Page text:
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Drag-Along Rights Definition
Drag-along rights, on the other hand, are control provisions that can protect against minority shareholders holding up a deal for the sale of the company. Specifically, it requires a stockholder to vote in favor of sale if the transaction is approved by a certain percentage of stockholders and/or board members. The provisions generally expire upon a qualified initial public offering of company shares. The specific characteristics of the drag-alone provision generally include:
- Subject to Drag-Along – Investors will negotiate for certain common shareholders to be subject to the drag-along provision (to ensure liquidity of their investment). Dissent by a large group of shareholders or sufficient minority shareholders could thwart the transaction or cause the transaction to lose it’s tax-exempt status in a 1031 exchange.
- Minimum Threshold – Parties will identify the percentage of shareholders (total shareholders and percentage in each class) which could trigger the drag-along provision.
- Minimum Price – Investors may set a minimum price per share in the sale for the drag-along provision to take effect. This is the case for shareholders with lower priority who may not receive a distribution after the liquidation preferences of higher-priority shareholders is paid.
- Liquidity Qualifiers – Shareholders may require that any sale be in exchange for liquid assets for the drag-along provision to apply. This allows the shareholder to avoid being trapped holding an illiquid asset.
- Exemptions from Warranties and Representations – The sale of the shares will inevitably include representation and warranties as negotiated between the parties to the sale. The dragged-along shareholder may wish to exclude herself from those representations and warranties (which could entail liability if false or misleading).
These provisions have a risk shifting effect and may protect or detriment either the investor or entrepreneur, depending upon the equity structure. While a majority-shareholder entrepreneur is protected against investor hold up, a minor entrepreneur risks losing control of her company to facilitate an investor exit. The status of the entrepreneur as majority shareholder is subject to change, as the ownership interest of the entrepreneur is diluted with every subsequent round of investment. Most shareholders will reserve dissenters rights, which allows the shareholder to receive the cash-value (or a cash value) for their shares.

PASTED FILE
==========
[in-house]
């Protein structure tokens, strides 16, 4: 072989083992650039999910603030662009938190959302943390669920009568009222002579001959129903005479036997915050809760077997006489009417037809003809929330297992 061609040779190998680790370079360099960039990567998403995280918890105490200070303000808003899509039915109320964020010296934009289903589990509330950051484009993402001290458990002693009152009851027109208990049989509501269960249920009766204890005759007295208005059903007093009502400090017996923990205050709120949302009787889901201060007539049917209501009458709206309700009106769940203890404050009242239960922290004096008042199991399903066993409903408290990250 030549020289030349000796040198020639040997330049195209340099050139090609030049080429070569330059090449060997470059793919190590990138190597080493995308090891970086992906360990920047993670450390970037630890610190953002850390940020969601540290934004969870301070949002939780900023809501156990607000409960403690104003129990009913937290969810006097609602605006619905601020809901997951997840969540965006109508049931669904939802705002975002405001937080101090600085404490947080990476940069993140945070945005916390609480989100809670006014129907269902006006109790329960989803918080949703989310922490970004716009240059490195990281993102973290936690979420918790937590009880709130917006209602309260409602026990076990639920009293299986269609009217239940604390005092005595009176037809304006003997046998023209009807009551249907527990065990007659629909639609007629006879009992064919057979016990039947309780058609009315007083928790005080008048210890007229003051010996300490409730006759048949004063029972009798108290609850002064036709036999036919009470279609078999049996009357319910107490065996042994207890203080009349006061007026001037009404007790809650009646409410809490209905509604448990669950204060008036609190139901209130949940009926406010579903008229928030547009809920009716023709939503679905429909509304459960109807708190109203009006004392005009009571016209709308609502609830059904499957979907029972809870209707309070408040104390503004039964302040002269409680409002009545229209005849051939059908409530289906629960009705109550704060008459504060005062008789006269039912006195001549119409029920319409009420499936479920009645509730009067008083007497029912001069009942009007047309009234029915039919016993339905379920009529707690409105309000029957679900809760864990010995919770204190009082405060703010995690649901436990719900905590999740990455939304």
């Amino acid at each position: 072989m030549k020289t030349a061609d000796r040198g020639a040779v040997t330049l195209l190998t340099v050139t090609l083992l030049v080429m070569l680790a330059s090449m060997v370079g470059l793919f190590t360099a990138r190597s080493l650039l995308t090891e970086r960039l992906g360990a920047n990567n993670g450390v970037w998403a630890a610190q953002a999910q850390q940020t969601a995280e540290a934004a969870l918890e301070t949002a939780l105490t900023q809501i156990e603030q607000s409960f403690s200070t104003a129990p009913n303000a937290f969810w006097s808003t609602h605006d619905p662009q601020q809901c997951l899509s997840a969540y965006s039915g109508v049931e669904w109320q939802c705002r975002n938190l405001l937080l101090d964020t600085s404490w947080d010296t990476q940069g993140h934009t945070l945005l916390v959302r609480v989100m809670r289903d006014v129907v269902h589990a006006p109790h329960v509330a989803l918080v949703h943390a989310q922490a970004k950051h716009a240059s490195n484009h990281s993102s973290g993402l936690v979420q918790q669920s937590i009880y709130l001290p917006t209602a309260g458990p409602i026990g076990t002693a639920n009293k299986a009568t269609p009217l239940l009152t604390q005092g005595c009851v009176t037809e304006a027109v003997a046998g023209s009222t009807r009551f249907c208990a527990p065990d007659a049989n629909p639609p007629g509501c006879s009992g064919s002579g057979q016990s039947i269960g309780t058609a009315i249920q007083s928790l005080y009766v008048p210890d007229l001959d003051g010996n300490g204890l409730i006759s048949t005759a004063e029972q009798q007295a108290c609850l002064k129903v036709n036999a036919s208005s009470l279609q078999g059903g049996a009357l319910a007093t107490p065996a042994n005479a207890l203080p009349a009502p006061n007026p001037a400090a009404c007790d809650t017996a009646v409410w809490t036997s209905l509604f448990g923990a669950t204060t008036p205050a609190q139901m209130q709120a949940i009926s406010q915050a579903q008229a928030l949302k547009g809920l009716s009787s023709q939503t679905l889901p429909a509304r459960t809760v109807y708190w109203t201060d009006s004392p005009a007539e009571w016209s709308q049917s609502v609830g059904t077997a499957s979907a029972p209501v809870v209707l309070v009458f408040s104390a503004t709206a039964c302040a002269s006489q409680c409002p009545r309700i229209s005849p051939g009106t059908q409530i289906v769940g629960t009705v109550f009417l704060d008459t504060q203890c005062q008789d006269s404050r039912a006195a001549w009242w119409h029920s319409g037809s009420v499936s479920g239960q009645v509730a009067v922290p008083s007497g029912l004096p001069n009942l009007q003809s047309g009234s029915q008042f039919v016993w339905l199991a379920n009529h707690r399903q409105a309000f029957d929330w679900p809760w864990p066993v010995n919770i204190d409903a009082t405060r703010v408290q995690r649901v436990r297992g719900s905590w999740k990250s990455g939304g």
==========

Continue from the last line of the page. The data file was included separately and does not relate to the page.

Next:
Example of Drag Along Rights
For example, a startup X decides to collect investment from a venture capital for raising capital. The founder of the startup holds 51% of the shares and sells the 49% shares to the venture capitalist. The owner of the company negotiates a drag-along with the venture capitalist, so in future, if the owner decides to sell out the company, the venture capitalist won’t have the power to stand in the way
The drag-along rights are beneficial for the minority shareholders as well, as it ensures the minority shareholders sell their shares on the same terms and conditions as the majority shareholders.
Academic Research on Drag-Along Rights
An analysis of shareholder agreements, Chemla, G., Habib, M. A., & Ljungqvist, A. (2007). Journal of the European Economic Association, 5(1), 93-121. This paper provides an economic explanation for many of the key clauses and agreements that govern the relations among shareholders in privately held firms. Clauses like put-and-call options, tag-along and drag-along rights, piggy-back rights, and catch-up clauses are analyzed. Various settings are described to illustrate the purpose and effectiveness of these clauses and agreements.
Venture capital exit rights, Bienz, C., & Walz, U. (2010). Journal of Economics & Management Strategy, 19(4), 1071-1116. This article examines the reasoning for exit rights such as drag-along and tag-along rights. Using a set of data derived from real-world venture capital contracts in Germany, the authors find that almost all contracts are used to allocate exit rights to the venture capitalists, and that these rights are included to mitigate the potential hold-ups in the event that the venture capitalists choose to exercise those rights.